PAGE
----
Let’s speak about…post-partum mental health.
Dr Georgiana Farrugia Bonnici, BSc (Hons) Rad. M.D. MSc Family Medicine
Pregnancy and child-birth are both universally celebrated milestones in many cultures. Yet, for certain individuals, these experiences may not be as joyful and may end up creating an ambience of sadness or agony, that may even go unnoticed. Returning back to work following maternity leave can also be difficult, so it is important to check up on and take care of our collegues who are going through this demanding period in their lives.
Post-partum psychiatric illnesses are generally classified into the post-partum blues, the post-partum depression and the post-partum psychosis. It may be easier to conceptualize each of these enlisted disorders as occurring along a continuum, with the post-partum blues being the mildest and the post-partum psychosis being the most severe form.
Many new mothers may experience post-partum blues after childbirth, which commonly include feelings of being overwhelmed, sadness, anxiety, irritability and mood swings, reduced concentration, as well as changes in the appetite or sleeping patterns. Post-partum blues typically begin within the first two to three days after delivery, and may last for up to two weeks, whilst the family is still getting accustomed to their parental roles and to their new way of living.
Post-partum depression is not a sign of weakness but a complication that is associated with the process of giving birth. Post-partum depression may easily be mistaken for post-partum blues at its initial stages. However, when the symptoms start intensifying to a point of interfering with one’s ability to take care for themselves, their newborn or handling other daily chores, it would then be the time to speak to a health-care professional. This condition may affect both mothers and fathers.
The signs and symptoms of post-partum depression usually develop within the first few weeks after giving birth, and may even last up to a year. The key eye-openers may include: Severe mood swings, intense irritability or restlessness, prolonged depressive episodes, difficulties in bonding with the newborn, social withdrawal, changes in appetite, insomnia or excessive sleeping, fatigue, feelings of hopelessness and fearing that one is not a good parent, a diminished ability to think clearly, concentrate or make decisions, panic attacks, as well as recurrent thoughts of harming oneself or the newborn.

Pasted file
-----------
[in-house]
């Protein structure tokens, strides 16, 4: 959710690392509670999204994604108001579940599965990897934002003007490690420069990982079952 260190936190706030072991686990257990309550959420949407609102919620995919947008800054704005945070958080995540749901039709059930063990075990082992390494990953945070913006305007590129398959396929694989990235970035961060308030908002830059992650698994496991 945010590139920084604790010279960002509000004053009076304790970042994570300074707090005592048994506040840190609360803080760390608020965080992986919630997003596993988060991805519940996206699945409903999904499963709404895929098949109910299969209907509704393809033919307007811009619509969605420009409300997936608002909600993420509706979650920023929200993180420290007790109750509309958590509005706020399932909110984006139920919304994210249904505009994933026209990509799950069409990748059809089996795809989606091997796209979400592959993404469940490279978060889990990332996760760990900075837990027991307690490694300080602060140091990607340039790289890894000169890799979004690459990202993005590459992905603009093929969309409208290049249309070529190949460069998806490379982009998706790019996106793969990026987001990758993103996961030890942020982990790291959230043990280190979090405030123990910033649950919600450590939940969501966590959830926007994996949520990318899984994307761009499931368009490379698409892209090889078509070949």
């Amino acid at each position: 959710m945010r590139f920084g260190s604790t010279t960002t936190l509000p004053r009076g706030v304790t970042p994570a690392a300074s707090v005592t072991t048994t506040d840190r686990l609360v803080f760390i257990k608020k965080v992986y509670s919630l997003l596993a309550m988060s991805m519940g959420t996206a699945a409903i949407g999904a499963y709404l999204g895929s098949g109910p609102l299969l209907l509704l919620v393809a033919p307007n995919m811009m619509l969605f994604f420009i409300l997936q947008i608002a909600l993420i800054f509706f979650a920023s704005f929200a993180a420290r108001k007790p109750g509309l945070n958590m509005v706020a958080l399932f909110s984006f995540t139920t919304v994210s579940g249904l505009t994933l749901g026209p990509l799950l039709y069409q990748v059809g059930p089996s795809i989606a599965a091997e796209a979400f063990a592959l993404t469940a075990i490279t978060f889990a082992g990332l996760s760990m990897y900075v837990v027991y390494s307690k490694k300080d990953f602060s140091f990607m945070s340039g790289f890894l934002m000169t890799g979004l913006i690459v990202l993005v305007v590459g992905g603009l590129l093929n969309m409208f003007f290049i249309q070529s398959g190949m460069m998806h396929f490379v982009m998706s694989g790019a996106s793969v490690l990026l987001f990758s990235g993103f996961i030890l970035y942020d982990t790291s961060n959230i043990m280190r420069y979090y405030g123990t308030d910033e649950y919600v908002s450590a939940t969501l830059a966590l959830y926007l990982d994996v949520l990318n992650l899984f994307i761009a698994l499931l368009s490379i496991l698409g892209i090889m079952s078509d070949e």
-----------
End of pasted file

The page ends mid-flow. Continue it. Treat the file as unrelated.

Post-partum psychosis is a form of personality disintegration and a loss of contact with reality. Its clinical picture may take the form of manic or depressive episodes, as well as psychosis. The onset of the condition is rapid, with signs appearing as early as two to three days after delivery. The signs and symptoms of post-partum psychosis may include: confusion and disorientation, obsessive thoughts on the newborn, hallucinations and delusions, sleep disturbance, excessive energy and agitation, paranoia or suicidal ideation.
While previous studies have suggested that a number of demographic and clinical variables such as primiparity and child-delivery complications may be associated with post-partum psychosis, the most significant risk factors of post-partum psychosis are: a family history of post-partum depression or psychosis, a history of bipolar disorder or a previous episode of post-partum depression or psychosis. Post-partum psychosis may lead to life-threatening behaviours and requires immediate medical attention and psychiatric treatment.
It is vital for anyone in business to speak up if they are not feeling well, and seek early professional post-natal health-care services to address their needs during critical times. Making use of available family-friendly work measures is also a possibility at this time. It is okay not to be okay…Help will always be given to those who ask for it.
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